Monday, December 31, 2012

The Connecticut superintendent salary project

By Viktoria Sundqvist

This past weekend, the New Haven Register, The Middletown Press and The Register Citizen published my stories on Connecticut's superintendents and their salaries, showing how much or how little each local superintendent makes in comparison to district size.

A sidebar explained other perks and benefits that some school superintendents get.

We also launched the Connecticut superintendent salary database, which is searchable by school district or superintendent name, and you can sort it by salary, size or amount of vacation time. It also shows each school district on a map with a popup window of information about each district. (This was created with the help of our data team at Thunderdome in New York City).

Originally, the project started out small - I was just gathering some of the local contracts because we had several new superintendents. Then the idea grew into "why don't we do the entire state?" As my editor said, "Connecticut is a pretty small state, so you can actually do that."

We asked for all the contracts under the state's Freedom of Information Act, and then reported on each district's response. We found that the majority of the 148 districts were pretty good at providing documents in a timely manner, and only two districts actually charged us. So, the total cost of the document gathering part came to about $15.50.

A big struggle was making sure all the numbers collected actually added up, because some of the contracts only reported salary (including tax-sheltered annuity), while others split this into several sections of a contract. In order to make it comparable across the state, all salaries had to include the annuity, so we added it to the base salaries for the towns who had them separate.

I enlisted Michelle Tuccitto Sullo, investigations editor at the New Haven Register, to not only help gather contracts and remind the districts that were slow in responding, but also to double-check all my data before we created the searchable database. Some local reporters at The Register Citizen, the Foothills Media Group and the Fairfield Minuteman also assisted in gathering correct contact information and some of the contracts.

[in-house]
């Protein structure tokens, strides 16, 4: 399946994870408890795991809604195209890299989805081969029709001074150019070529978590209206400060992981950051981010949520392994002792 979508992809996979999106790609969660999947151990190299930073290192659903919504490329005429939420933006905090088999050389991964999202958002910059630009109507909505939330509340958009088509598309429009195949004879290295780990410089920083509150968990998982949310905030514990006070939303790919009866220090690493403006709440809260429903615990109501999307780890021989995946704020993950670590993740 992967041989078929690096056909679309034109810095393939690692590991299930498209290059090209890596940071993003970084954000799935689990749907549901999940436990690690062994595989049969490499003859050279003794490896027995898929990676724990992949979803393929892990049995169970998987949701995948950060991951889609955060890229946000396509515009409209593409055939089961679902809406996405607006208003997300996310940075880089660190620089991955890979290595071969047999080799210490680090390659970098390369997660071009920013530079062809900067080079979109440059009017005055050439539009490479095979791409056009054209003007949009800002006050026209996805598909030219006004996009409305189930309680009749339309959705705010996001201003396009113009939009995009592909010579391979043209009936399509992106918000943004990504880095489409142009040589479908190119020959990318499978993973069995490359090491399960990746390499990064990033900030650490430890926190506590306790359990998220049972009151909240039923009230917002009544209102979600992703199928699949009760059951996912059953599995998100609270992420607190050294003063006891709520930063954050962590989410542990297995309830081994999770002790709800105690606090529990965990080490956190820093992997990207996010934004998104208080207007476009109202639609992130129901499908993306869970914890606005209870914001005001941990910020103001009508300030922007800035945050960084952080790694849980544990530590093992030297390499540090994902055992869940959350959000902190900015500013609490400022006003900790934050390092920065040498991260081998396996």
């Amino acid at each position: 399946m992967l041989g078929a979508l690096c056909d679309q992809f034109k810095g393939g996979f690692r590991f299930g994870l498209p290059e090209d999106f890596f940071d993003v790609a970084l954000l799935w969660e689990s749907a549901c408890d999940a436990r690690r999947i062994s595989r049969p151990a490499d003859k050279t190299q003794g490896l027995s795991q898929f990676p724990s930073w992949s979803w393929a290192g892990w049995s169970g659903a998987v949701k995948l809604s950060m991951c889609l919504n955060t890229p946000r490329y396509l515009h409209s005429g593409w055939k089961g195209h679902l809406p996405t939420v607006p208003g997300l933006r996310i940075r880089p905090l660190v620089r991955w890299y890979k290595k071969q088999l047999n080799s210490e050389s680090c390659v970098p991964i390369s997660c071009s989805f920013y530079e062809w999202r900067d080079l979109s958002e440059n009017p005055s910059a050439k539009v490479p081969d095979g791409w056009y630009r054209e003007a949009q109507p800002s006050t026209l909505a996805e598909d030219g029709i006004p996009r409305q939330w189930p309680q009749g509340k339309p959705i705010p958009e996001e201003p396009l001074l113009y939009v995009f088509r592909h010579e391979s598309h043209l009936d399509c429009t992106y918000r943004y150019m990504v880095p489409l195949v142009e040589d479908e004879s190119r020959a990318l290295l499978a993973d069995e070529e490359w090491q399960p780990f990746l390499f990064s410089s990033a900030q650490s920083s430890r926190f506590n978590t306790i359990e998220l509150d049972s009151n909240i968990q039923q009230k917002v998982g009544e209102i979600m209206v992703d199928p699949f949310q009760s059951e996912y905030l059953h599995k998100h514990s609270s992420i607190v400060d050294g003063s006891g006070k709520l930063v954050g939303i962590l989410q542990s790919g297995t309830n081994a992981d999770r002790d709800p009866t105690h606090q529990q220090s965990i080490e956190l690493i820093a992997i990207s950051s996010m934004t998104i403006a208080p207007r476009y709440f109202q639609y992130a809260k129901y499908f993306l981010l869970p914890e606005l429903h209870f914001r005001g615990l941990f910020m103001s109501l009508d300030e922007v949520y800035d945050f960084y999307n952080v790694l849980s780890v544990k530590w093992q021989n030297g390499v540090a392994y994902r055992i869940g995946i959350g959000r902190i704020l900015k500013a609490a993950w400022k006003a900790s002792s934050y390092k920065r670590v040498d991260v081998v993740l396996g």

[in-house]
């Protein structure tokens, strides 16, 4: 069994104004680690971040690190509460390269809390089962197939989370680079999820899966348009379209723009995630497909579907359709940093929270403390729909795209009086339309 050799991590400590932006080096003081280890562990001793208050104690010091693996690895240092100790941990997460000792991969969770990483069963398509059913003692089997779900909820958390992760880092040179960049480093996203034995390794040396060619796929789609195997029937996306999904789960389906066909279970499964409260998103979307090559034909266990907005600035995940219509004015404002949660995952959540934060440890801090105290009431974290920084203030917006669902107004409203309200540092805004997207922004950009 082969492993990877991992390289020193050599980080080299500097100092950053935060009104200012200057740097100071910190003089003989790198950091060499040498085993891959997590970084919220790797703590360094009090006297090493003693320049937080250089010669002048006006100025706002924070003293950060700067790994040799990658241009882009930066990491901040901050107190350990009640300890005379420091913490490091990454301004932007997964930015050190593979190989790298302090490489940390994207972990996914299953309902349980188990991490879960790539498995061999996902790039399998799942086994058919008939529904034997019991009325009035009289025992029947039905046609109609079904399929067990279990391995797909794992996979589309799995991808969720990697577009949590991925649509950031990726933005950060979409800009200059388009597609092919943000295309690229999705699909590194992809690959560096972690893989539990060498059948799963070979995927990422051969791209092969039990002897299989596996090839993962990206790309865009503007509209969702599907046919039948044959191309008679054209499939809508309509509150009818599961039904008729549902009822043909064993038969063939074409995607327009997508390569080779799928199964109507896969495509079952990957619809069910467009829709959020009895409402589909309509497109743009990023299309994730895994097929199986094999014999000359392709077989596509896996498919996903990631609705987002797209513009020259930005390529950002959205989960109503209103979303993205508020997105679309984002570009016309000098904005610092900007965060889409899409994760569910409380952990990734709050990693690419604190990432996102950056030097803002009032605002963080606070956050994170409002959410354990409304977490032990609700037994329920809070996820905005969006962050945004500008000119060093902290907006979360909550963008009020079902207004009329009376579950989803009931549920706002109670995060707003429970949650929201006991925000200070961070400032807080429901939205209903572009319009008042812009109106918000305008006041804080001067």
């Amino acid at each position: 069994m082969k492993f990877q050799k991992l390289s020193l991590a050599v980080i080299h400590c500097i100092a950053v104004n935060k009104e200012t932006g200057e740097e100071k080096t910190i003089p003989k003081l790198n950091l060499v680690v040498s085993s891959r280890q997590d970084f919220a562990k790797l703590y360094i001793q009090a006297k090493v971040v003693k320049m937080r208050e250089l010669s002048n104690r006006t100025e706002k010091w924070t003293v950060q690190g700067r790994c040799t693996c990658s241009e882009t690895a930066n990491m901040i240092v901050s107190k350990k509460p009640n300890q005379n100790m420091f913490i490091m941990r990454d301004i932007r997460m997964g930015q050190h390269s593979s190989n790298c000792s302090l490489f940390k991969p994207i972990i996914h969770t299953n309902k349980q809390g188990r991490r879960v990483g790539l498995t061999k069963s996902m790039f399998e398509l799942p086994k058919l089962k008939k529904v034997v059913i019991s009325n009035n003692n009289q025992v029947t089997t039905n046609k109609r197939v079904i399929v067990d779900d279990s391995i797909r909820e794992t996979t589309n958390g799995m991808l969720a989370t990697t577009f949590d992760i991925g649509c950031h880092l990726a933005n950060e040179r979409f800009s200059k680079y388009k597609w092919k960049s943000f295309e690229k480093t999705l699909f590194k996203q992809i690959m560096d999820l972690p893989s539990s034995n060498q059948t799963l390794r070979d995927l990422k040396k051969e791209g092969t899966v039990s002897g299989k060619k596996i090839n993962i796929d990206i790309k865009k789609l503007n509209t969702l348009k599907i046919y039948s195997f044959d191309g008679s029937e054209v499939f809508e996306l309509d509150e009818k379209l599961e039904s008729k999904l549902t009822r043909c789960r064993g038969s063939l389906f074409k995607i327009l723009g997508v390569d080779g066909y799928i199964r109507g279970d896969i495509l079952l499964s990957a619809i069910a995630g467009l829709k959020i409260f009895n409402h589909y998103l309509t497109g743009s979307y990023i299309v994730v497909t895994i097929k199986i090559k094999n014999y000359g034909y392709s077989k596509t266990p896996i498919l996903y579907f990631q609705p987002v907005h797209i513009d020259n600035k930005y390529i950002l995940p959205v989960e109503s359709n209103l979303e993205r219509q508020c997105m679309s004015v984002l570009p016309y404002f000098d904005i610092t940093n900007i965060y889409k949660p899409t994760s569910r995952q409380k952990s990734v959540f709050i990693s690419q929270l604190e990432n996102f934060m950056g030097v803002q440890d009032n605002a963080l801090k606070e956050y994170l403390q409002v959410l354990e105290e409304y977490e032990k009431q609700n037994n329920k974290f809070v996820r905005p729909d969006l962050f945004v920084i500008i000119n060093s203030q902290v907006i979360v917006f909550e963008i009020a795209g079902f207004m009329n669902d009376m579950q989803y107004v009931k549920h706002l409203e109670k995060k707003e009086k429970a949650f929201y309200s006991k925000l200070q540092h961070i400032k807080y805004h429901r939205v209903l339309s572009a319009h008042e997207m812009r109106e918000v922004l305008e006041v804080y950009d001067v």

Overall, the project took about three months, from start to finish. And all contracts were uploaded to Document Cloud, where anyone from the public can view them. You can also access them directly from the database.

Saturday, December 29, 2012

Judge seals search warrants related to Newtown shooter Adam Lanza's home

By Michelle Tuccitto Sullo
Investigations Editor
A judge has sealed search warrant documents related to Newtown gunman Adam Lanza’s home and two family vehicles for an additional 90 days.
“The court finds that due to the nature and circumstances of this case and the ongoing investigation, the State’s interest in continuing nondisclosure substantially outweighs any right to public disclosure at this time,” Judge John Blawie wrote, in issuing the orders Thursday.

Read more here.

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Friday, December 28, 2012

Database of Connecticut superintendent salaries

Our database of superintendent salaries is now ready. It can be viewed here:

Stories related to this database will be published at, and tomorrow and in the respective print publications in the next few days. You may also see localized versions pop up in our weekly newspapers across the state.

Wednesday, December 26, 2012

Gun permits and public information

The Journal News, a Gannett newspaper based in Westchester County, New York, last week posted a map of all gun permit holders in the area.The newspaper later had to hire armed security guards for protection.

While the map and related article were shared widely on social media, according to a New York Times blog post, the newspaper received some serious backlash from readers for publishing names, addresses and home phone numbers of seemingly law-abiding citizens.

In Connecticut, the names and addresses of people issued gun permits are confidential under state statute, so the records are not available under FOI. And it has been so since a special legislative session in the summer of 1994, when legislators had to give in to the pro-gun lobbyists in order to get some other things passed, like making it harder for convicted felons to own a gun.

But a state rep. from West Haven is arguing that this information should be made public in Connecticut, and he is taking some heat for it.

What's your take? Should people be able to find out who owns guns just like they can know who is a registered sex offender? Would it make you feel safer/less safe if you knew your neighbor owned a gun?